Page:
There is More Wrong with Medical Education than Accreditation: A Commentary on de Leeuw, “The Politics of Medical Curriculum Accreditation: Thoughts, Not Facts?”

There is More Wrong with Medical Education than Accreditation: A Commentary on de Leeuw, “The Politics of Medical Curriculum Accreditation: Thoughts, Not Facts?”

Joachim P. Sturmberg (Monash University and the University of Newcastle, Australia)
Copyright: © 2012 |Pages: 6
DOI: 10.4018/ijudh.2012010114
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The failures of health professional education are multi-faceted. The governance issues described by de Leeuw represent ‘the tip of the iceberg’ of the problems. Other, probably more important issues, are the loss of the ‘core values’ underpinning the healing professions, and a scientism-based approach to practice based on a naive view of evidence that fails to register ‘one’s delusion of certainty’. The selection of students lacking humanistic trades perpetuates the demise of the healing (meaning making whole again of all of the dis-ease domains) professions. The change required to achieve ‘balanced’ health professionals that treat the human condition of dis-ease with the scientific advances of managing disease is a change in core values and a selection of patient-centred role models. An example shows how patients can ultimately be our best allies in achieving these ‘long-overdue’ changes.
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De Leeuw raises an important issue, namely accreditation of medical programmes, and its impact on the future of medical practitioners in particular and medicine at large. One cannot help but agree with the general observations put into focus in this paper. However, I would suggest, there are important other issues that maintain the current status-quo of the healthcare professions (the pleural is intended as other healthcare disciplines are equally affected).

The Underpinnings of Health Care Make Health Care a Social Endeavor

The notion that the medical professions are grounded in sound social and philosophical commitments to human well-being and advancement is the very foundation of medicine since time in memoriam (Illich, 1976; Pellegrino & Thomasma, 1981; Sturmberg, 2007). It should not be frowned upon, rather it should be the starting point of re-thinking the purpose, meaning and operation of caring. Caring in fact should be the imperative work since most patients we care for have no medical condition explainable by the mechanistic biomedical model (Green, Fryer, Yawn, Lanier, & Dovey, 2001; White, Williams, & Greenberg, 1961). These studies show that the epidemiology of health, illness, dis-ease and disease in the community follows a Pareto distribution (Figure 1), with only a minor percentage requiring tertiary hospital medicine (Sturmberg, O’Halloran, & Martin, 2011). A point important to take into consideration when thinking about health professionals’ education.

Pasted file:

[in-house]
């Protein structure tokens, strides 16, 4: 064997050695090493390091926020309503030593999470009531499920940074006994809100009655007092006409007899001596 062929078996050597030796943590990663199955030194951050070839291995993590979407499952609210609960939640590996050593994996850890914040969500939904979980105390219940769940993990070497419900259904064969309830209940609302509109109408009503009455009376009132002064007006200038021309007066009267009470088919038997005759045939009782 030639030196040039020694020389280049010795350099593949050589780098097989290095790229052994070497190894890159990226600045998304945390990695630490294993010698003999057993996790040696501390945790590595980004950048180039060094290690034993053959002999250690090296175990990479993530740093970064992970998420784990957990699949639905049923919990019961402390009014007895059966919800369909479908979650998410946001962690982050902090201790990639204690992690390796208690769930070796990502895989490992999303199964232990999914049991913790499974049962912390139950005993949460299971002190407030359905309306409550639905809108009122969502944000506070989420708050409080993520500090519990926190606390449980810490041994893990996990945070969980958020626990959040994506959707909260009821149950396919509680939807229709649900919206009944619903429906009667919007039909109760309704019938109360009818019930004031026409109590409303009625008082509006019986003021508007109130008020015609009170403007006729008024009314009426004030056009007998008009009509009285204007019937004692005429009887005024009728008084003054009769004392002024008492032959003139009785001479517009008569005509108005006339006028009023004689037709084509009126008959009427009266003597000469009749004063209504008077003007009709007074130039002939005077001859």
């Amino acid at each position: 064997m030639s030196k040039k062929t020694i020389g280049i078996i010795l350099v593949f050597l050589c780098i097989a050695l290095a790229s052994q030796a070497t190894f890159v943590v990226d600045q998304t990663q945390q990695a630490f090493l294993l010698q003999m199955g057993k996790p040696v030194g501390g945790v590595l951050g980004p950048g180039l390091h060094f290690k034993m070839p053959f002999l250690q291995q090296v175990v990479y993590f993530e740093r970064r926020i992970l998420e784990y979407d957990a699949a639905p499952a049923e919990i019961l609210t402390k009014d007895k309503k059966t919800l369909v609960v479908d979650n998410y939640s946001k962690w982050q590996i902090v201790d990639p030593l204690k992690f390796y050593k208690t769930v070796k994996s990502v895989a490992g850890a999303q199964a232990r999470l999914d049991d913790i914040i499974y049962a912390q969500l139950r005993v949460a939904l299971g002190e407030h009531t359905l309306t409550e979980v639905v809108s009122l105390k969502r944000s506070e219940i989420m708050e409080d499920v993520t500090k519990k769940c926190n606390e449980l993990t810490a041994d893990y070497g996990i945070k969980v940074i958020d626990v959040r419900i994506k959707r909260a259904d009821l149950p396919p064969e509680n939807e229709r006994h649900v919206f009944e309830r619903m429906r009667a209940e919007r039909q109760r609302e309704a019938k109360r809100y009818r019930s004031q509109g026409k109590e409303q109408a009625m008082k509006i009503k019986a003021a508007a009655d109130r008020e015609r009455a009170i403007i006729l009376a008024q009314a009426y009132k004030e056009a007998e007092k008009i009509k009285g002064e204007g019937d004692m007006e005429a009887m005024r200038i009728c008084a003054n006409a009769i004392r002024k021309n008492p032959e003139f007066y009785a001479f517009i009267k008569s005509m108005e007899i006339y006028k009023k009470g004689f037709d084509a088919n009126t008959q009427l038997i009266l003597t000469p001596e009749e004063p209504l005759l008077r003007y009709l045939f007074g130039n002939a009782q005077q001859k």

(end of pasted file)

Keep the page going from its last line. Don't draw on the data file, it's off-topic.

Figure 1.


Given the needs of the people to address their subjective wellbeing of health, illness and dis-ease rather than merely an underlying less frequent disease (Lewis, 2003; Sturmberg et al., 2011), humanities should rightly be the driver of the healthcare system (Sturmberg, Martin, & Moes, 2010; Sturmberg, O’Halloran, & Martin, 2010). We tend to talk about systems in a very loose way, and approach system change with an unshakable cause-and-effect mindset, a fatal mistake. Systems not only consist of many interconnected agents acting in nonlinear (and non deterministic) ways, it also entails that their configuration and dynamics are governed by a common goal, a core driver. It is this core driver that ultimately “determines” the fate of any system (Cilliers, 1998).

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